Fully ten pesukim of this week’s parsha are dedicated to relating the saga
of the wells of Yitzchak. The Torah relates how Yitzchak revisited the
wells that his father, Avraham, had used when he lived in that area. When
he saw that the Phlishtim had filled the wells with earth, Yitzchak
instructed his workers to restore them.
The Torah then relates that an additional series of three wells was dug in
the area of Grar. The first two wells became a source of dispute with the
local residents and Yitzchak was forced to abandon them. The third well
was dug and its refreshing waters were enjoyed by Yitzchak and his family
members without any acrimony. Yitzchak gave the wells names that reflected
the events surrounding them. The first and second wells were named ‘Esek’
(translated as contention) and ‘Sitna’ (enmity) respectively, conjuring
images of dispute. The third, however, was named ‘Rechovos’
(spaciousness), with its name denoting the peace that comes with open
areas and uncontested living space.
Clearly, there is deep symbolic meaning in the discussion of these wells
as the Torah devoted precious lines to discuss the events surrounding the
ups and downs of Yitzchak’s search for life-sustaining water.
The Ramban offers a commentary that sheds light into these meaningful
events. Quoting a pasuk in Yirmiyahu (17:13), he maintains that a water
producing well, which symbolizes physical nourishment, represents the
spirituality that emanated from the Beis Hamikdash. Thus, the wells
represent the three Botei Mikdash – past and future. The first Beis
Hasmikdash as well as the second were quarreled over and ultimately
destroyed. However, the third one, may it speedily be built, will be
deemed “Rechovos” and last forever as we will live in unending peace.
The Kli Yakar adds to the insight of the Ramban. He maintains that a
careful reading of these pesukim reveal that in the instance of the first
well, the shepherds were the ones arguing, while the general term noted in
the argument of the second well seems to indicate that all involved
parties were in disagreement.
The Kli Yakar suggests that in the instance of the first Beis Hamikdash
the kings (the shepherds, or leaders) were the ones initiating the
conflict, as the Jews became divided into two kingdoms, Yehudah and
Yisroel, shortly after the death of Shlomo Hamelech. The dispute and the
acrimony caused in the wake of this clash led to the destruction of the
first Beis Hamikdash. The second Beis Hamikdash was destroyed due to sinas
chinam (baseless acrimony amongst Jews). In this case, the dispute was
more widespread, as the masses became embroiled in senseless arguments.
This discord is in sharp contrast to the third Beis Hamikdash, where
people will live in tranquility in open spaces.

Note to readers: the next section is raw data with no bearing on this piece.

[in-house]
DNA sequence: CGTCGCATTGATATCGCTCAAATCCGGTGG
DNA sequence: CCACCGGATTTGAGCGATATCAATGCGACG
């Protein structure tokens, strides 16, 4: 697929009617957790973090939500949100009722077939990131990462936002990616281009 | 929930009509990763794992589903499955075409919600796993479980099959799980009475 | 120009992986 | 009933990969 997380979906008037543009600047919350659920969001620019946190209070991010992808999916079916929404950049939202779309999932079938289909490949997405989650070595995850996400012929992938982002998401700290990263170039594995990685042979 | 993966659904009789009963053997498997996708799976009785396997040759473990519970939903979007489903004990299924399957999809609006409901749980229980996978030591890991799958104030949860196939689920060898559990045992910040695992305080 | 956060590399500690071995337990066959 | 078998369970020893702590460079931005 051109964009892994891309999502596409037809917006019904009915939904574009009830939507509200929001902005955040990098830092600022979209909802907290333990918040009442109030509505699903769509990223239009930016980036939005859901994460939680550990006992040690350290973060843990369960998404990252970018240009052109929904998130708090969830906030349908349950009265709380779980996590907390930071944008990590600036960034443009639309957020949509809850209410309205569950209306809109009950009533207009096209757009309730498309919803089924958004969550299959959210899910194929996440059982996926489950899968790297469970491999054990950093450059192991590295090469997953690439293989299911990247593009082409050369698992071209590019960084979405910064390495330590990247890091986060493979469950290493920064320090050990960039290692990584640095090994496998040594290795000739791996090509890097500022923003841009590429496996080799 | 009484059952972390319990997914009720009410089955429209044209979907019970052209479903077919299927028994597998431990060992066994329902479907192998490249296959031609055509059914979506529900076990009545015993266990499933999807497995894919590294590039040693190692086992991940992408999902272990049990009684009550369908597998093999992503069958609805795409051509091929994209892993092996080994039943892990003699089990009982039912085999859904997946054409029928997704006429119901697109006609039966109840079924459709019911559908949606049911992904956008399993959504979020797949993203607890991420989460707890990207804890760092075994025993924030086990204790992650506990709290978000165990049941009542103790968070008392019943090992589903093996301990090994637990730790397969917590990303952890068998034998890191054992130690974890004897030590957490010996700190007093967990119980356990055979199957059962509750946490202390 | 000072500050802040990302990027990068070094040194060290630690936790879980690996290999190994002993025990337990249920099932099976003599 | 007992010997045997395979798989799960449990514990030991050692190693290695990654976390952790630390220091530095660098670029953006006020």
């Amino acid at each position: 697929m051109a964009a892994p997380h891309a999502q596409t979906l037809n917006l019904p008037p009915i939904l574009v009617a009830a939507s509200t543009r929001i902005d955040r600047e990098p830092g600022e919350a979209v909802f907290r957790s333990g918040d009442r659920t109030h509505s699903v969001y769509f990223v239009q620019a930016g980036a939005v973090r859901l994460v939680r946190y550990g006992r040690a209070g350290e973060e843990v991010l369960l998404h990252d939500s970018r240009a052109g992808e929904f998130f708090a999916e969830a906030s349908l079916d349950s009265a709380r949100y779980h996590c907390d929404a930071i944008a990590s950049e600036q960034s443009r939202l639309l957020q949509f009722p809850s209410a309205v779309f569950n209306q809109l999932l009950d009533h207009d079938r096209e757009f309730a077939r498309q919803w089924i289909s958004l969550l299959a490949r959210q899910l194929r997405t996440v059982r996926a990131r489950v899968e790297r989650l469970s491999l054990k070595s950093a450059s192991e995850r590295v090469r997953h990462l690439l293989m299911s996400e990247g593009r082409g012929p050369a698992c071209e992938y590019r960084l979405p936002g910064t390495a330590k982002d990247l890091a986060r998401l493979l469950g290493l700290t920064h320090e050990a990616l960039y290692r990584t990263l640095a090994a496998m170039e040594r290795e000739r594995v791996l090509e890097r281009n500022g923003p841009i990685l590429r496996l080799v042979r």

Avoiding Acrimony… And Developing Ahavas Yisroel
I would like to suggest that there is additional symbolism in the fact
that the disputes involved the destruction of these wells. Plunder in the
battlefield has always been a sad fact of the human experience almost
since the creation of this world. Warring tribes and countries invaded
weaker neighbors and walked off with their spoils. In the individual plane
as well, this occurred throughout time, as stronger people attacked those
unable to defend themselves and unjustly took their possessions. However,
in these instances, there was at least a significant motive for these
actions – the acquisition of wealth.
In the case of the destruction of these wells, no such intention was
evident (although Rashi does offer an explanation for these actions). All
one sees is the senseless destruction of hundreds of man-hours of effort
in a matter on moments – with little or no gain for the one recklessly
wielding the shovel. The sad events surrounding the blocking of Yitzchak’s
wells seem to be the perfect metaphor for the baseless and fruitless
hatred that destroyed our precious Beis Hamikdash and sent us into the
harsh reality of galus for nearly two thousand years … and counting.
It is so difficult to build and so easy to destroy. And ultimately those
who destroy others eventually destroy themselves as well.
The World Trade Center took thousands of people many years to build.
Nineteen people were able to destroy it in a few hours.
It takes only a moment to deeply hurt someone’s feelings. And sometimes it
can take a very long time to undo the hurt we may cause, purposely or even
inadvertently – sometimes even to the ones closest to us.
This seemingly trivial incident of the wells of Yitzchak carries a
powerful and eternal lesson. Build and never destroy. Support and never
hurt. Live with middos tovos, tolerance and understanding – and help bring
the ‘Rechovos’ of the third Beis Hamikdash.
Rabbi Horowitz is the founder and dean of Yeshiva Darchei Noam in Monsey, NY, as well as the founder and Program Director of Agudath Israel's Project Y.E.S. (Youth Enrichment Services), which helps at-risk teens and their parents. He is a popular lecturer on teaching and parenting topics in communities around the world, and is the author of several best-selling parenting tape and CD sets. For more information on Rabbi Horowitz's parenting tapes, visit http://www.rabbihorowitz.com/ or call 845-352-7100 X 133.